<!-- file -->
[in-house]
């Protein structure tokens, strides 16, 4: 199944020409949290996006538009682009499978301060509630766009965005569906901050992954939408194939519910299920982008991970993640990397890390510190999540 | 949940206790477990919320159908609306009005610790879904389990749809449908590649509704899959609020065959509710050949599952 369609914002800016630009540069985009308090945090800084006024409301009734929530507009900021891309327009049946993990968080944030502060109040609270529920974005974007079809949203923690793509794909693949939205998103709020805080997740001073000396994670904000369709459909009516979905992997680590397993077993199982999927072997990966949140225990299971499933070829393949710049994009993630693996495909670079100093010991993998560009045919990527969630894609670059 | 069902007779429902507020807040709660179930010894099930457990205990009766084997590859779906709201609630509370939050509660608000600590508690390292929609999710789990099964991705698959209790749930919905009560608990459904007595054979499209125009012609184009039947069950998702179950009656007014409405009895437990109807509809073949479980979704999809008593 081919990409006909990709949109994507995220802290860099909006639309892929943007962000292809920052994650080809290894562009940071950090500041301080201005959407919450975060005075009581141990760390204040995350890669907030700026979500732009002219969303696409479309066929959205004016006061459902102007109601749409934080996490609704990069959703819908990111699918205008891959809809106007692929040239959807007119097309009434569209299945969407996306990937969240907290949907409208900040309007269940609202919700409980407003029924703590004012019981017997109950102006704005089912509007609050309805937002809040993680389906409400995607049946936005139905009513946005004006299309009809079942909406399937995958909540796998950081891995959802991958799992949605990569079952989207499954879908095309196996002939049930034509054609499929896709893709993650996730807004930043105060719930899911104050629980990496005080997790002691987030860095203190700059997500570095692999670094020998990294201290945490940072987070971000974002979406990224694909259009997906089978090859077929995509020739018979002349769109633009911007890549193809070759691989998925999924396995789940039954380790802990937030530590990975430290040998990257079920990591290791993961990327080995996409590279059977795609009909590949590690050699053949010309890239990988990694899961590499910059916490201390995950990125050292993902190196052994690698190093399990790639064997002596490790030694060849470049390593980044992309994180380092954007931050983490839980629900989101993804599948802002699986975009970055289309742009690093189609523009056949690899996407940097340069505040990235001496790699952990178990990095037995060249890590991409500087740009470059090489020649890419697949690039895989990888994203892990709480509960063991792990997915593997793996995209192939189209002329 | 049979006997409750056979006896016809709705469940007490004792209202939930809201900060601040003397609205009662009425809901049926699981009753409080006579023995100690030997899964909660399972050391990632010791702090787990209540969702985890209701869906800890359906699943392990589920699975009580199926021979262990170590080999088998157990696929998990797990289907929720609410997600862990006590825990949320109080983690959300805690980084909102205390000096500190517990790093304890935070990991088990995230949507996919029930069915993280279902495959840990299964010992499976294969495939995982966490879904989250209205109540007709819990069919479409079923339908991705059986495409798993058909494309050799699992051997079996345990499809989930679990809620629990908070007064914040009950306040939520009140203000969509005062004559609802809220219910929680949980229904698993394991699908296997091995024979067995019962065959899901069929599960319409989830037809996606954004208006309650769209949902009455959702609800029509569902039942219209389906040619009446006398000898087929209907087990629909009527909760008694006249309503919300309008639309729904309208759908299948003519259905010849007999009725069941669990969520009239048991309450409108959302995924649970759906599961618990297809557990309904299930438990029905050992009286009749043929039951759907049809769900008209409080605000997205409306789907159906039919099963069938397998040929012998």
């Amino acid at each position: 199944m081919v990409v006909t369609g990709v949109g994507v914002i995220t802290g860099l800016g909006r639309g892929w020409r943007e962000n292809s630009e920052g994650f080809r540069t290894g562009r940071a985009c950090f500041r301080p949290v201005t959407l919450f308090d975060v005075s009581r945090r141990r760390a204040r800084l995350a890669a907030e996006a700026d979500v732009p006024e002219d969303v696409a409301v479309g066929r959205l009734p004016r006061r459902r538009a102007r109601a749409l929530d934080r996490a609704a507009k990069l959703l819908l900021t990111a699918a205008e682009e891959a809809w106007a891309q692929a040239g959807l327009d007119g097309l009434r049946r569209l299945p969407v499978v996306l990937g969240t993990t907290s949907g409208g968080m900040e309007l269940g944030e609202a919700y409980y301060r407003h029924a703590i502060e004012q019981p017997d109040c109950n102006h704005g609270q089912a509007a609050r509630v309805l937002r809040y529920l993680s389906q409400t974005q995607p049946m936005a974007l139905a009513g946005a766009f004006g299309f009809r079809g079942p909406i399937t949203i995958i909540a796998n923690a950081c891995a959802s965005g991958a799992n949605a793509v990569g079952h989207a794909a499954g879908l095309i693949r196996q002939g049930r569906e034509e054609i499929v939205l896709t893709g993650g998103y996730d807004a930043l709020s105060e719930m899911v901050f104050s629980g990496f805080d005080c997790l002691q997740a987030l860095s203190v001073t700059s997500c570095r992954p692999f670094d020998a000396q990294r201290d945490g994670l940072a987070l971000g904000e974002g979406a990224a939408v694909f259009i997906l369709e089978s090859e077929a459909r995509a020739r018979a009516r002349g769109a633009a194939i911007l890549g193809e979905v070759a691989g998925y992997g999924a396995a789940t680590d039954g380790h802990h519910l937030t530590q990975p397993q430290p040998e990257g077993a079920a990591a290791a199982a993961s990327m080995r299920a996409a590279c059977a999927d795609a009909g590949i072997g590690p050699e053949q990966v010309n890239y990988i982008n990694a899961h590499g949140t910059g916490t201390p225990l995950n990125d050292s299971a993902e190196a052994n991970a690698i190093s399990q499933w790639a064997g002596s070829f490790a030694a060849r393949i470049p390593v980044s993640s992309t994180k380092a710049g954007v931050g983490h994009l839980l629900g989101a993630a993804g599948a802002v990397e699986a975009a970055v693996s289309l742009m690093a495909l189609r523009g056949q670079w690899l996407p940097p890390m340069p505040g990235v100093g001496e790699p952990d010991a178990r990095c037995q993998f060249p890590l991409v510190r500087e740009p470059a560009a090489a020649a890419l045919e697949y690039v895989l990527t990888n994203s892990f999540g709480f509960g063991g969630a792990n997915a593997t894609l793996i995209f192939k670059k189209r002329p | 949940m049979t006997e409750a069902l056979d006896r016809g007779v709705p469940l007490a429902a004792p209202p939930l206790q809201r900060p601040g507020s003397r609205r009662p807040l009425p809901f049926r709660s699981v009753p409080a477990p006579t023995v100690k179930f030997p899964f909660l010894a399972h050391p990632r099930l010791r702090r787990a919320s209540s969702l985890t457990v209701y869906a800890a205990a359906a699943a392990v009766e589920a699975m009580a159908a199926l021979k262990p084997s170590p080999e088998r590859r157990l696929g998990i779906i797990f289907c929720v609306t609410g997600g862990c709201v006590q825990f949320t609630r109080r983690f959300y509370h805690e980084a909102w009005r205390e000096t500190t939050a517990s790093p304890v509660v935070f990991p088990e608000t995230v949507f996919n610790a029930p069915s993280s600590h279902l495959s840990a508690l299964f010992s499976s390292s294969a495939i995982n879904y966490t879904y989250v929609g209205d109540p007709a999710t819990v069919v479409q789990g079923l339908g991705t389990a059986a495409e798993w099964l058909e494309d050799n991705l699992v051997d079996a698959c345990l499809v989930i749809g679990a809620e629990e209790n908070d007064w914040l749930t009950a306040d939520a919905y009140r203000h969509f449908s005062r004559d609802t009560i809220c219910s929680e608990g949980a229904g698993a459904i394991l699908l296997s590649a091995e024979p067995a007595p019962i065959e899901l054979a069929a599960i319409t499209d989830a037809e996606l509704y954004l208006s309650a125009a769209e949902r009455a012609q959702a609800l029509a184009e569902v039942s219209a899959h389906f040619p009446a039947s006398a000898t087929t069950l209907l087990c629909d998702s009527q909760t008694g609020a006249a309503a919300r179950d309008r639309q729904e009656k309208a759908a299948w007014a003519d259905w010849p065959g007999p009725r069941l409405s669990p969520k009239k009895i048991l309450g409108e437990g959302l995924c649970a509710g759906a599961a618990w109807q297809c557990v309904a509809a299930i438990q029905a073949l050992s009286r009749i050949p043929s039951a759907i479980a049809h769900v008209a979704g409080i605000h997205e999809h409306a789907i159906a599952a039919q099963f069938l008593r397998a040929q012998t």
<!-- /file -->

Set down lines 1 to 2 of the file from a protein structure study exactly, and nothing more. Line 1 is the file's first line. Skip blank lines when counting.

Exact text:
[in-house]
């Protein structure tokens, strides 16, 4: 199944020409949290996006538009682009499978301060509630766009965005569906901050992954939408194939519910299920982008991970993640990397890390510190999540 | 949940206790477990919320159908609306009005610790879904389990749809449908590649509704899959609020065959509710050949599952 369609914002800016630009540069985009308090945090800084006024409301009734929530507009900021891309327009049946993990968080944030502060109040609270529920974005974007079809949203923690793509794909693949939205998103709020805080997740001073000396994670904000369709459909009516979905992997680590397993077993199982999927072997990966949140225990299971499933070829393949710049994009993630693996495909670079100093010991993998560009045919990527969630894609670059 | 069902007779429902507020807040709660179930010894099930457990205990009766084997590859779906709201609630509370939050509660608000600590508690390292929609999710789990099964991705698959209790749930919905009560608990459904007595054979499209125009012609184009039947069950998702179950009656007014409405009895437990109807509809073949479980979704999809008593 081919990409006909990709949109994507995220802290860099909006639309892929943007962000292809920052994650080809290894562009940071950090500041301080201005959407919450975060005075009581141990760390204040995350890669907030700026979500732009002219969303696409479309066929959205004016006061459902102007109601749409934080996490609704990069959703819908990111699918205008891959809809106007692929040239959807007119097309009434569209299945969407996306990937969240907290949907409208900040309007269940609202919700409980407003029924703590004012019981017997109950102006704005089912509007609050309805937002809040993680389906409400995607049946936005139905009513946005004006299309009809079942909406399937995958909540796998950081891995959802991958799992949605990569079952989207499954879908095309196996002939049930034509054609499929896709893709993650996730807004930043105060719930899911104050629980990496005080997790002691987030860095203190700059997500570095692999670094020998990294201290945490940072987070971000974002979406990224694909259009997906089978090859077929995509020739018979002349769109633009911007890549193809070759691989998925999924396995789940039954380790802990937030530590990975430290040998990257079920990591290791993961990327080995996409590279059977795609009909590949590690050699053949010309890239990988990694899961590499910059916490201390995950990125050292993902190196052994690698190093399990790639064997002596490790030694060849470049390593980044992309994180380092954007931050983490839980629900989101993804599948802002699986975009970055289309742009690093189609523009056949690899996407940097340069505040990235001496790699952990178990990095037995060249890590991409500087740009470059090489020649890419697949690039895989990888994203892990709480509960063991792990997915593997793996995209192939189209002329 | 049979006997409750056979006896016809709705469940007490004792209202939930809201900060601040003397609205009662009425809901049926699981009753409080006579023995100690030997899964909660399972050391990632010791702090787990209540969702985890209701869906800890359906699943392990589920699975009580199926021979262990170590080999088998157990696929998990797990289907929720609410997600862990006590825990949320109080983690959300805690980084909102205390000096500190517990790093304890935070990991088990995230949507996919029930069915993280279902495959840990299964010992499976294969495939995982966490879904989250209205109540007709819990069919479409079923339908991705059986495409798993058909494309050799699992051997079996345990499809989930679990809620629990908070007064914040009950306040939520009140203000969509005062004559609802809220219910929680949980229904698993394991699908296997091995024979067995019962065959899901069929599960319409989830037809996606954004208006309650769209949902009455959702609800029509569902039942219209389906040619009446006398000898087929209907087990629909009527909760008694006249309503919300309008639309729904309208759908299948003519259905010849007999009725069941669990969520009239048991309450409108959302995924649970759906599961618990297809557990309904299930438990029905050992009286009749043929039951759907049809769900008209409080605000997205409306789907159906039919099963069938397998040929012998």